WASHINGTON -- Former Dallas mayor Ron Kirk, apparently on course to be the next U.S. trade representative, told senators Monday that his main objective as the nation's top trade official will be enforcing existing law and insisting that U.S. trade partners play by the rules.
Revelations that Kirk, like several other Obama administration nominees, had tax payment problems, were barely mentioned in the abbreviated confirmation hearing of the Senate Finance Committee.
Committee Chairman Max Baucus, D-Mont., noted that Kirk had made "regrettable but, I believe, honest mistakes," and added that the nominee had taken steps to remedy them. A confirmation hearing set for last week was postponed after the committee made it known that Kirk had underpaid the IRS by some $10,000 earlier in the decade.
"I believe that you are the best man for the job," Baucus said. Republicans on the committee did not raise the tax issue, and none voiced opposition to Kirk's nomination. The hearing was cut short as senators had to leave for a long series of votes on the Senate floor.
Kirk, generally supported by the business community as an advocate of expanded trade, made clear that trade policy under President Barack Obama would differ from that of the Bush administration, when the emphasis was on cementing new free trade agreements.
Kirk said he did not come to the job with "deal fever" and would make his top priority assuring that existing trade partners live up to the rules -- in such areas as labor rights and environmental protection -- that are already on the books.
He said that of the three pending bilateral free trade deals -- with Panama, Colombia and South Korea -- Panama was the closest to being sent to Congress. He said the agreement with South Korea offered "one of the biggest opportunities we have" to expand U.S. sales abroad, but that the current accord "just simply isn't fair. " He said that the administration "will step away from that if we don't get it right."
Baucus, a supporter of free trade, said that with the world economy in shambles and protectionist sentiments growing, Kirk will face pressure to oppose new trade deals. "Your job will be to fight a rearguard action to combat new barriers to trade," he said.
Last week 350 union, environmental, farm and faith groups sent a letter to Congress stressing that the recent election demonstrated "a relentless demand from the American public" for changes in trade policy. They said negotiations with China over a bilateral investment treaty should be halted and that not one of the three pending free trade agreements can pass a "do no further harm" test.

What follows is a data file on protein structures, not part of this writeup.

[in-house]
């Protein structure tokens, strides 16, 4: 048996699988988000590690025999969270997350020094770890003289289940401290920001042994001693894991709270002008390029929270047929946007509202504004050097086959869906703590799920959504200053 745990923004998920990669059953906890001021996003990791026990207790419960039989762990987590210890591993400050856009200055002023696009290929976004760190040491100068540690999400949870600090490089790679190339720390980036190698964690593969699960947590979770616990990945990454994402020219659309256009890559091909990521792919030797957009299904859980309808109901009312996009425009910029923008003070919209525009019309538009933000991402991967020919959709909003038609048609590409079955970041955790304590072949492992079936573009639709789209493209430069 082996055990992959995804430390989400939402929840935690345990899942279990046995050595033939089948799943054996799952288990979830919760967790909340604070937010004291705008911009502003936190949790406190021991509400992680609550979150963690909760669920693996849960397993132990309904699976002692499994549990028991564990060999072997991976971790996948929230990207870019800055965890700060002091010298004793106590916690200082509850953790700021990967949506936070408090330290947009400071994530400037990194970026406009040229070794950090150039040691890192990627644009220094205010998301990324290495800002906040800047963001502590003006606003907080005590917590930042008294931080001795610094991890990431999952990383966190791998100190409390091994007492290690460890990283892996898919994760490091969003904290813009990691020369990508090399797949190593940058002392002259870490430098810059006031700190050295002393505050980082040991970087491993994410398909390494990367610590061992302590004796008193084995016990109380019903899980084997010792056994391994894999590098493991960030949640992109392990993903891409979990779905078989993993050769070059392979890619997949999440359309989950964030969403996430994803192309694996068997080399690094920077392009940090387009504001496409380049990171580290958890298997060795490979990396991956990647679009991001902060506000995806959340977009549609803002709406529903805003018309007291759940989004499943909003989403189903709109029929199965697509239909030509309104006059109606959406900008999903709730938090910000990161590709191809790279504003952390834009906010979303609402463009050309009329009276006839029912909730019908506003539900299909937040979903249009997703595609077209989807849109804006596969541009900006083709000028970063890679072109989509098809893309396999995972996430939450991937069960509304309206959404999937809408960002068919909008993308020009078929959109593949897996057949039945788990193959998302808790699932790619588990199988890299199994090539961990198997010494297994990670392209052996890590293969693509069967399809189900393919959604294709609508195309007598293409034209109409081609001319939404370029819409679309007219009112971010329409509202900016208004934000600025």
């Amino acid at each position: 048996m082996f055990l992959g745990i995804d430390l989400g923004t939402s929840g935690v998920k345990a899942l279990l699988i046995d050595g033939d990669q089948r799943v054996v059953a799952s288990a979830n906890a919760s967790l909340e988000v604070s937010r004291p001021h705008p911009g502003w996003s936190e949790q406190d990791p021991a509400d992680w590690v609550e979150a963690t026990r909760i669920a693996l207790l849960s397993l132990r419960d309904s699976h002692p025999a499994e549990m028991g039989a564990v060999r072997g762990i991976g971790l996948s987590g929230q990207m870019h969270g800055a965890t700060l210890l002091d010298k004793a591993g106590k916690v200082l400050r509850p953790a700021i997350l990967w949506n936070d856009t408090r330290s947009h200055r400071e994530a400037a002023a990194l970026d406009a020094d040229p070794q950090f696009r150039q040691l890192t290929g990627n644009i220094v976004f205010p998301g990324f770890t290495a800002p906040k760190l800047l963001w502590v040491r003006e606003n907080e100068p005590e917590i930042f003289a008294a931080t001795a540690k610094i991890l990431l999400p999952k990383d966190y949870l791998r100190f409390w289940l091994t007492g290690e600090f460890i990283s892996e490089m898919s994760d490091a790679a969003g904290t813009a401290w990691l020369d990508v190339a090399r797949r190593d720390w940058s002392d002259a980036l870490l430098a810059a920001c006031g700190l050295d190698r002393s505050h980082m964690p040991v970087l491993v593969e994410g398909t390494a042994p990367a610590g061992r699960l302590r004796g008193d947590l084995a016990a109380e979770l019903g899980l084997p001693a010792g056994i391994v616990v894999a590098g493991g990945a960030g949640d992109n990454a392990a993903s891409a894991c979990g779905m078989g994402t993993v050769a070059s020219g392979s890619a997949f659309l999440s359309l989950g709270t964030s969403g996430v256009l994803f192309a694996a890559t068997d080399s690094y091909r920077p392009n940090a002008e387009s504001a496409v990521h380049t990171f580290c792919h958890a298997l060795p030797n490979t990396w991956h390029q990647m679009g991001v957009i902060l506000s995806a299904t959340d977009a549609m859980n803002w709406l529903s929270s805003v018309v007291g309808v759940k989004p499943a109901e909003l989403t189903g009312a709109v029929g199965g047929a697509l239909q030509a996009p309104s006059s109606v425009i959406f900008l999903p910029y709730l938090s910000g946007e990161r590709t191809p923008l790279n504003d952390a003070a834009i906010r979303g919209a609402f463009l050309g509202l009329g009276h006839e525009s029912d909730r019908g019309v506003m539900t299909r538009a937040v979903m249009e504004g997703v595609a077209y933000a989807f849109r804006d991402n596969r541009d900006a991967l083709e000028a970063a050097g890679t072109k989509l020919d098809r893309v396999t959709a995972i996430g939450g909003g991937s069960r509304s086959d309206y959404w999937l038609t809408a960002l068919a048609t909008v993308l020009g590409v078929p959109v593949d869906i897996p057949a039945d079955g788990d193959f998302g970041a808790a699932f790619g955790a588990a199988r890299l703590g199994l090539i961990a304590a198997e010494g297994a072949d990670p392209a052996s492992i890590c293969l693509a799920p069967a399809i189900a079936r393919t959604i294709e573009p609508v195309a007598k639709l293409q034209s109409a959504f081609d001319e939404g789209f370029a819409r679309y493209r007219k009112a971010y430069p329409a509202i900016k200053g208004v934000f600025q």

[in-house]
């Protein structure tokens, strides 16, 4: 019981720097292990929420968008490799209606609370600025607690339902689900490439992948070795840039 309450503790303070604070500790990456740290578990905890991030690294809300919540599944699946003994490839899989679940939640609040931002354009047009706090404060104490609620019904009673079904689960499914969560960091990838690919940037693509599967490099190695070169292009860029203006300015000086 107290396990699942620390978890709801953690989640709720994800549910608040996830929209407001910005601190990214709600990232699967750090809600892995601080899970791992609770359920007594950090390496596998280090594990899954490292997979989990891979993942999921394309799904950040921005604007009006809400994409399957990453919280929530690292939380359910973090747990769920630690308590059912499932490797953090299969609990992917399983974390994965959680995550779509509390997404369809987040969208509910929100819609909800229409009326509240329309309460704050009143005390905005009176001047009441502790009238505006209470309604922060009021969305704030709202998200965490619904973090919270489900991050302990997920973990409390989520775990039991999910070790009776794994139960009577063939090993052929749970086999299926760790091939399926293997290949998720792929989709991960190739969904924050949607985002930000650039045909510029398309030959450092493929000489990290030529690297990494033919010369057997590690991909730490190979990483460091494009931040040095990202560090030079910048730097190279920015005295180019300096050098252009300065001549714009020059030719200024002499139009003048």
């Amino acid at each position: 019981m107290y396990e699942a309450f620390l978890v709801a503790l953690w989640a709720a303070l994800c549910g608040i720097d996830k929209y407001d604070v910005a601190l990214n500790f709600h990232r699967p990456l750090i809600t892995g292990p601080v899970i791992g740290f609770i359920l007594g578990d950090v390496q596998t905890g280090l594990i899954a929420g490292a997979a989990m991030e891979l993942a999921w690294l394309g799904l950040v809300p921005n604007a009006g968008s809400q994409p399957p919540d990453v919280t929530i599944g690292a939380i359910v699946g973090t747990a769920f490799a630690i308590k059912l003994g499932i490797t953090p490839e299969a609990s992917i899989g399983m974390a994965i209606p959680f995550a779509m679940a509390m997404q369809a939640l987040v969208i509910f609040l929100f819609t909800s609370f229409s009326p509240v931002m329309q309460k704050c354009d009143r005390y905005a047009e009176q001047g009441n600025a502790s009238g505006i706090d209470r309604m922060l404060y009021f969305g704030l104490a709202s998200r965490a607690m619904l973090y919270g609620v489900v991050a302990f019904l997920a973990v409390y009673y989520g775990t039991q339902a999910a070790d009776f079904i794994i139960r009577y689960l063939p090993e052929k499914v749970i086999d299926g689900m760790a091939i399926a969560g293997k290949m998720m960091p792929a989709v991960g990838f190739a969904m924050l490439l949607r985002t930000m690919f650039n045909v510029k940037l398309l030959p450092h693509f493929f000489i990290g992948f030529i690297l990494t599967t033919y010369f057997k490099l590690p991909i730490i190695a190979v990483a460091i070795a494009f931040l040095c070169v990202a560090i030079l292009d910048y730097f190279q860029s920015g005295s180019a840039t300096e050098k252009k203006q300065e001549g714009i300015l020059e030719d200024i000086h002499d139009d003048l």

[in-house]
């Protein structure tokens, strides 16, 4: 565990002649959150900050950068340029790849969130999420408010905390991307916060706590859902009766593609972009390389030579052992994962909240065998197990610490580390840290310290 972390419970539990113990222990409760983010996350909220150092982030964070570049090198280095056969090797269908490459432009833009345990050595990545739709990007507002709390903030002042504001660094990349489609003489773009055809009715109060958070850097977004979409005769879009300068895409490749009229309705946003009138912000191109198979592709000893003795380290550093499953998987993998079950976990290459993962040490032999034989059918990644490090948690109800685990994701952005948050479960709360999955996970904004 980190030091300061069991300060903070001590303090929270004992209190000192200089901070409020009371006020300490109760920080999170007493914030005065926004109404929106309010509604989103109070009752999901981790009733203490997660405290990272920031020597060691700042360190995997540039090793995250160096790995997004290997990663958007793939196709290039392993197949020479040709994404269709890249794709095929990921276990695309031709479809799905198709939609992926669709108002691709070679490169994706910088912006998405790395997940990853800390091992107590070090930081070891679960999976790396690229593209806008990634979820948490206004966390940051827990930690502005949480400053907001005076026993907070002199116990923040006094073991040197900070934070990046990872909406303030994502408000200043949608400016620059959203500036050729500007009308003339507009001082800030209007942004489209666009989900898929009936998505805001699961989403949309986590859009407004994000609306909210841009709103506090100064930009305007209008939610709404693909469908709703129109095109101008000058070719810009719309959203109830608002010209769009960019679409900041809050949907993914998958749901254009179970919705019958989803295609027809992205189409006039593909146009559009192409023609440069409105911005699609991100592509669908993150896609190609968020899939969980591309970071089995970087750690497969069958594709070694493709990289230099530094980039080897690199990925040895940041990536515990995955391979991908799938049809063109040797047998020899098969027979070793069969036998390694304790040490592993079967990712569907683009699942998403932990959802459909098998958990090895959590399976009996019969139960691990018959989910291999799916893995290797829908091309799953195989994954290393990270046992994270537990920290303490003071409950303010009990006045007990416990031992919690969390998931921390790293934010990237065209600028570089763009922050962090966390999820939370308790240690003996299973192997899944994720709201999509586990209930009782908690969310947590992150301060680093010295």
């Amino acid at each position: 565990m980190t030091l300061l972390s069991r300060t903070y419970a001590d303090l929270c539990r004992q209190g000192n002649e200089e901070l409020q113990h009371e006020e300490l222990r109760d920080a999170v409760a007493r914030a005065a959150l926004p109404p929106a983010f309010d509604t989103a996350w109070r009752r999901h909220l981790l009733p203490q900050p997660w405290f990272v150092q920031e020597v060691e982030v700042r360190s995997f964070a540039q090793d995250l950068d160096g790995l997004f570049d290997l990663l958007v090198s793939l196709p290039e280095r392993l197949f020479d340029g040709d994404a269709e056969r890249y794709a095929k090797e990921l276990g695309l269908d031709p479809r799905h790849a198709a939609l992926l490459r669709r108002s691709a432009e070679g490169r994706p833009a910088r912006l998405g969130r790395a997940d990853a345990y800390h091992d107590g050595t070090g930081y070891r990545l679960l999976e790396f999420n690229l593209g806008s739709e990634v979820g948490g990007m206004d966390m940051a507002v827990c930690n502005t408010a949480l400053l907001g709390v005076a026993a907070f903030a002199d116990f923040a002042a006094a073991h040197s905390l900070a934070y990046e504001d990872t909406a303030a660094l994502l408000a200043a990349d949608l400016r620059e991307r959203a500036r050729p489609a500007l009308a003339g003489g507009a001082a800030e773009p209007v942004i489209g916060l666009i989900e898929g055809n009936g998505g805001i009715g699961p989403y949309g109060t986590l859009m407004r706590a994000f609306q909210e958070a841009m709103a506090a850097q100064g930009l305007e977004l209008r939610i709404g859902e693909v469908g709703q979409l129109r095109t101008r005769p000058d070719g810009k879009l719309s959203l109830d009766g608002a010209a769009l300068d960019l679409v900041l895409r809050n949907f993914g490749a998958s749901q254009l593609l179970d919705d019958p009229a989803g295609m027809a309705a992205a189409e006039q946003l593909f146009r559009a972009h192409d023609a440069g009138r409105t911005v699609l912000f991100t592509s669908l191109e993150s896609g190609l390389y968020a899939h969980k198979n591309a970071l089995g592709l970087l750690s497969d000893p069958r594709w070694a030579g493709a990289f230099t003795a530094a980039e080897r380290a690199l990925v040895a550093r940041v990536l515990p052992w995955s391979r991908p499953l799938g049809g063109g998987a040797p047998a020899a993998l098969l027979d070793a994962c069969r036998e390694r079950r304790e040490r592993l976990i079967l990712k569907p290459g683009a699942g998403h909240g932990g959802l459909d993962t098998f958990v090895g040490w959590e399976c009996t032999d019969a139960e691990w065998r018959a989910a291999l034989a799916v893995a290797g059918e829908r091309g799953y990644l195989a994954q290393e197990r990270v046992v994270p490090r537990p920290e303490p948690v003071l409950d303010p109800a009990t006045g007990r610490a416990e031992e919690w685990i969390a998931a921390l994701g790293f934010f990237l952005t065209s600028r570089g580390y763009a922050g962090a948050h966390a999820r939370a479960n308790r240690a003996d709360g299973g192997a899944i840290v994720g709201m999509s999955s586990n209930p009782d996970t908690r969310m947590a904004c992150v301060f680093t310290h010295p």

They said Panama's economy relies on banking secrecy and money laundering, Colombia has a history of violence against union and civil rights groups, and the deal with South Korea includes major financial service sector deregulation and doesn't correct the imbalance in automobile trade.
Kirk said all three agreements would undergo a comprehensive review before they are presented to Congress.
On the other side, the top Republican on the committee, Sen. Charles Grassley of Iowa, said Obama risked losing the support of Republicans if he tries to reopen a 2007 compromise between the Bush administration and congressional Democrats under which labor and environmental concerns were given greater weight in future trade agreements.
"I believe we've already addressed these issues in good faith, and it's time now to focus on implementing our pending trade agreements," Grassley said.
Grassley also questioned Kirk about Obama's "mixed signals" on the 1994 North American Free Trade Agreement with Mexico and Canada. During the campaign Obama called for renegotiating the pact, which is highly unpopular in states that have seen a decline in manufacturing jobs, but he since has tempered his remarks.
Kirk assured Grassley that any efforts to "strengthen" NAFTA would be collaborative and would not result in any of the participants raising tariffs, a concern to farmers in Grassley's home state.
Kirk also told Baucus that the stress on enforcement would apply to two issues of importance to the Montana senator, an ongoing dispute with Canada over softwood lumber trade and the European Union's barriers to the importing of U.S. beef.